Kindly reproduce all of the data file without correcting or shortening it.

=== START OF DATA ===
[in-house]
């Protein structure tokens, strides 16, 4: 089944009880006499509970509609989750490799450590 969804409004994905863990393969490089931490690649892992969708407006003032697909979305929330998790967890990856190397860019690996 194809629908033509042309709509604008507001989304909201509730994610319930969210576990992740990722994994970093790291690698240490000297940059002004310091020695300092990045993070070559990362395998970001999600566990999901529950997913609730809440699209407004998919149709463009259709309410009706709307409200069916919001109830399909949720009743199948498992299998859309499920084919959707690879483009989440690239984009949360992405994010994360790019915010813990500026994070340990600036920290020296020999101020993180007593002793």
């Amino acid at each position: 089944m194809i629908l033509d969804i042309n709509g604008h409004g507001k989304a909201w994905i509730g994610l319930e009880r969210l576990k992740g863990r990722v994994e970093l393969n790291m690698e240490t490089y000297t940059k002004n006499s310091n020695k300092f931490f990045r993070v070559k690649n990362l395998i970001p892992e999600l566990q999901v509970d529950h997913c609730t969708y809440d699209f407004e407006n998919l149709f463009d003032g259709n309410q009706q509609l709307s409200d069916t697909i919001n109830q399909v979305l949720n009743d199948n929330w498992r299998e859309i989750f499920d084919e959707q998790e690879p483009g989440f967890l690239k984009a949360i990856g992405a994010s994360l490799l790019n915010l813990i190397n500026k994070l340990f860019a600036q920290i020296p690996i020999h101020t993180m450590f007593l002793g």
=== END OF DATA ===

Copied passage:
[in-house]
């Protein structure tokens, strides 16, 4: 089944009880006499509970509609989750490799450590 969804409004994905863990393969490089931490690649892992969708407006003032697909979305929330998790967890990856190397860019690996 194809629908033509042309709509604008507001989304909201509730994610319930969210576990992740990722994994970093790291690698240490000297940059002004310091020695300092990045993070070559990362395998970001999600566990999901529950997913609730809440699209407004998919149709463009259709309410009706709307409200069916919001109830399909949720009743199948498992299998859309499920084919959707690879483009989440690239984009949360992405994010994360790019915010813990500026994070340990600036920290020296020999101020993180007593002793």
């Amino acid at each position: 089944m194809i629908l033509d969804i042309n709509g604008h409004g507001k989304a909201w994905i509730g994610l319930e009880r969210l576990k992740g863990r990722v994994e970093l393969n790291m690698e240490t490089y000297t940059k002004n006499s310091n020695k300092f931490f990045r993070v070559k690649n990362l395998i970001p892992e999600l566990q999901v509970d529950h997913c609730t969708y809440d699209f407004e407006n998919l149709f463009d003032g259709n309410q009706q509609l709307s409200d069916t697909i919001n109830q399909v979305l949720n009743d199948n929330w498992r299998e859309i989750f499920d084919e959707q998790e690879p483009g989440f967890l690239k984009a949360i990856g992405a994010s994360l490799l790019n915010l813990i190397n500026k994070l340990f860019a600036q920290i020296p690996i020999h101020t993180m450590f007593l002793g």